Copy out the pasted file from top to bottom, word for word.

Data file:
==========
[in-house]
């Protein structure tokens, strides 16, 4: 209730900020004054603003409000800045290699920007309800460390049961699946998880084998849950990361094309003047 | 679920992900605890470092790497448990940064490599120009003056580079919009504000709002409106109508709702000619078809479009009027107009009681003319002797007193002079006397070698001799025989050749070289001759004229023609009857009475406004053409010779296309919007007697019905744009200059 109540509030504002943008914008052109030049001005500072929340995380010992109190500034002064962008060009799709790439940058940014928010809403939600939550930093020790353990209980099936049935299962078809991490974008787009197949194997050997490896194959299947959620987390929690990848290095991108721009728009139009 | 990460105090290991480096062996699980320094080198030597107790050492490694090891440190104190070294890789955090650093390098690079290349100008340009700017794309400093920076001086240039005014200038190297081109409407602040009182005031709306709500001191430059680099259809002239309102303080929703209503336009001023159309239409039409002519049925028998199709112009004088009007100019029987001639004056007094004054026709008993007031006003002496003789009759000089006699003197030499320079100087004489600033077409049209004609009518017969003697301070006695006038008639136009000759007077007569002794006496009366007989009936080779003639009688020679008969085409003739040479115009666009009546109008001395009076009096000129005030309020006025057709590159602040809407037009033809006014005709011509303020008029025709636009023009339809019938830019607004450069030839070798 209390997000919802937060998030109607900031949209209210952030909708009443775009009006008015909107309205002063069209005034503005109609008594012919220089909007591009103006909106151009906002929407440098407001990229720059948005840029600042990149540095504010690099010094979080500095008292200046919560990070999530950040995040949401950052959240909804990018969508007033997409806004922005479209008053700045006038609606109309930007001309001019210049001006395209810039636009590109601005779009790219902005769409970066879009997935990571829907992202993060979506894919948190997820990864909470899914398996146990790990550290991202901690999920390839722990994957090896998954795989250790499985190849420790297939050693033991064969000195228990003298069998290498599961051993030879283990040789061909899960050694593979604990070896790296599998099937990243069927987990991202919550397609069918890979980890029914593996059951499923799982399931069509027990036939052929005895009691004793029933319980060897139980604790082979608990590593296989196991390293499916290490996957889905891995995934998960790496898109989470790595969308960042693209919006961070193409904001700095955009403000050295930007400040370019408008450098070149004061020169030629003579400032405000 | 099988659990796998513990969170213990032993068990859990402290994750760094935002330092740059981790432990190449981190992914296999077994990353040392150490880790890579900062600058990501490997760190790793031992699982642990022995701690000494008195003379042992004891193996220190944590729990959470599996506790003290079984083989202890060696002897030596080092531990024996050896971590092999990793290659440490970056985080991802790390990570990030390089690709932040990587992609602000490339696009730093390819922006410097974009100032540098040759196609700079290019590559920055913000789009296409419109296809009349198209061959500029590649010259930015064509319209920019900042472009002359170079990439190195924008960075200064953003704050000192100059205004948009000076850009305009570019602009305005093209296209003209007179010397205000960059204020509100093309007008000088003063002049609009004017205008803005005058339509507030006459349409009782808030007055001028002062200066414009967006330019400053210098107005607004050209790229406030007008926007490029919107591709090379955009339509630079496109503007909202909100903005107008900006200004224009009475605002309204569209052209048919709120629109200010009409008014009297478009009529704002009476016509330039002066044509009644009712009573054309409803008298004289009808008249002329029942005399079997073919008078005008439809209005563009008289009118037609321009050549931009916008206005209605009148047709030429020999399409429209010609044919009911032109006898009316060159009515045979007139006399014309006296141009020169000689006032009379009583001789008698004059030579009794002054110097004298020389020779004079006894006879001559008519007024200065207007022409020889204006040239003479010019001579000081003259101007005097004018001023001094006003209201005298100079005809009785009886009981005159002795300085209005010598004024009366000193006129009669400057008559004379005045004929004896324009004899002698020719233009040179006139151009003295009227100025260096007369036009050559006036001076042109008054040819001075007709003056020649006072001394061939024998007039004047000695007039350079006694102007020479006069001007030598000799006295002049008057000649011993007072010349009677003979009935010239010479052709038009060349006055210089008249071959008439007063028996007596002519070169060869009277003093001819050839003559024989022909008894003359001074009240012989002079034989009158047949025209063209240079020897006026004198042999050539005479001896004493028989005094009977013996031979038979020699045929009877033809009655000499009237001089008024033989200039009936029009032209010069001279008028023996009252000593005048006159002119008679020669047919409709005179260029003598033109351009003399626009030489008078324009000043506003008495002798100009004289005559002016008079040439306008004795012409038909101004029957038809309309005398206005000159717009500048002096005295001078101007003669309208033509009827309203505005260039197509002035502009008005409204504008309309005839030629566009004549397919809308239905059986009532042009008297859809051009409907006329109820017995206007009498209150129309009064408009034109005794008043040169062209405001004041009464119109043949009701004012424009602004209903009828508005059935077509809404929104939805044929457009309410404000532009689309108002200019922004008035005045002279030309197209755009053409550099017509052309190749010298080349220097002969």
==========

[in-house]
């Protein structure tokens, strides 16, 4: 209730900020004054603003409000800045290699920007309800460390049961699946998880084998849950990361094309003047 | 679920992900605890470092790497448990940064490599120009003056580079919009504000709002409106109508709702000619078809479009009027107009009681003319002797007193002079006397070698001799025989050749070289001759004229023609009857009475406004053409010779296309919007007697019905744009200059 109540509030504002943008914008052109030049001005500072929340995380010992109190500034002064962008060009799709790439940058940014928010809403939600939550930093020790353990209980099936049935299962078809991490974008787009197949194997050997490896194959299947959620987390929690990848290095991108721009728009139009 | 990460105090290991480096062996699980320094080198030597107790050492490694090891440190104190070294890789955090650093390098690079290349100008340009700017794309400093920076001086240039005014200038190297081109409407602040009182005031709306709500001191430059680099259809002239309102303080929703209503336009001023159309239409039409002519049925028998199709112009004088009007100019029987001639004056007094004054026709008993007031006003002496003789009759000089006699003197030499320079100087004489600033077409049209004609009518017969003697301070006695006038008639136009000759007077007569002794006496009366007989009936080779003639009688020679008969085409003739040479115009666009009546109008001395009076009096000129005030309020006025057709590159602040809407037009033809006014005709011509303020008029025709636009023009339809019938830019607004450069030839070798 209390997000919802937060998030109607900031949209209210952030909708009443775009009006008015909107309205002063069209005034503005109609008594012919220089909007591009103006909106151009906002929407440098407001990229720059948005840029600042990149540095504010690099010094979080500095008292200046919560990070999530950040995040949401950052959240909804990018969508007033997409806004922005479209008053700045006038609606109309930007001309001019210049001006395209810039636009590109601005779009790219902005769409970066879009997935990571829907992202993060979506894919948190997820990864909470899914398996146990790990550290991202901690999920390839722990994957090896998954795989250790499985190849420790297939050693033991064969000195228990003298069998290498599961051993030879283990040789061909899960050694593979604990070896790296599998099937990243069927987990991202919550397609069918890979980890029914593996059951499923799982399931069509027990036939052929005895009691004793029933319980060897139980604790082979608990590593296989196991390293499916290490996957889905891995995934998960790496898109989470790595969308960042693209919006961070193409904001700095955009403000050295930007400040370019408008450098070149004061020169030629003579400032405000 | 099988659990796998513990969170213990032993068990859990402290994750760094935002330092740059981790432990190449981190992914296999077994990353040392150490880790890579900062600058990501490997760190790793031992699982642990022995701690000494008195003379042992004891193996220190944590729990959470599996506790003290079984083989202890060696002897030596080092531990024996050896971590092999990793290659440490970056985080991802790390990570990030390089690709932040990587992609602000490339696009730093390819922006410097974009100032540098040759196609700079290019590559920055913000789009296409419109296809009349198209061959500029590649010259930015064509319209920019900042472009002359170079990439190195924008960075200064953003704050000192100059205004948009000076850009305009570019602009305005093209296209003209007179010397205000960059204020509100093309007008000088003063002049609009004017205008803005005058339509507030006459349409009782808030007055001028002062200066414009967006330019400053210098107005607004050209790229406030007008926007490029919107591709090379955009339509630079496109503007909202909100903005107008900006200004224009009475605002309204569209052209048919709120629109200010009409008014009297478009009529704002009476016509330039002066044509009644009712009573054309409803008298004289009808008249002329029942005399079997073919008078005008439809209005563009008289009118037609321009050549931009916008206005209605009148047709030429020999399409429209010609044919009911032109006898009316060159009515045979007139006399014309006296141009020169000689006032009379009583001789008698004059030579009794002054110097004298020389020779004079006894006879001559008519007024200065207007022409020889204006040239003479010019001579000081003259101007005097004018001023001094006003209201005298100079005809009785009886009981005159002795300085209005010598004024009366000193006129009669400057008559004379005045004929004896324009004899002698020719233009040179006139151009003295009227100025260096007369036009050559006036001076042109008054040819001075007709003056020649006072001394061939024998007039004047000695007039350079006694102007020479006069001007030598000799006295002049008057000649011993007072010349009677003979009935010239010479052709038009060349006055210089008249071959008439007063028996007596002519070169060869009277003093001819050839003559024989022909008894003359001074009240012989002079034989009158047949025209063209240079020897006026004198042999050539005479001896004493028989005094009977013996031979038979020699045929009877033809009655000499009237001089008024033989200039009936029009032209010069001279008028023996009252000593005048006159002119008679020669047919409709005179260029003598033109351009003399626009030489008078324009000043506003008495002798100009004289005559002016008079040439306008004795012409038909101004029957038809309309005398206005000159717009500048002096005295001078101007003669309208033509009827309203505005260039197509002035502009008005409204504008309309005839030629566009004549397919809308239905059986009532042009008297859809051009409907006329109820017995206007009498209150129309009064408009034109005794008043040169062209405001004041009464119109043949009701004012424009602004209903009828508005059935077509809404929104939805044929457009309410404000532009689309108002200019922004008035005045002279030309197209755009053409550099017509052309190749010298080349220097002969």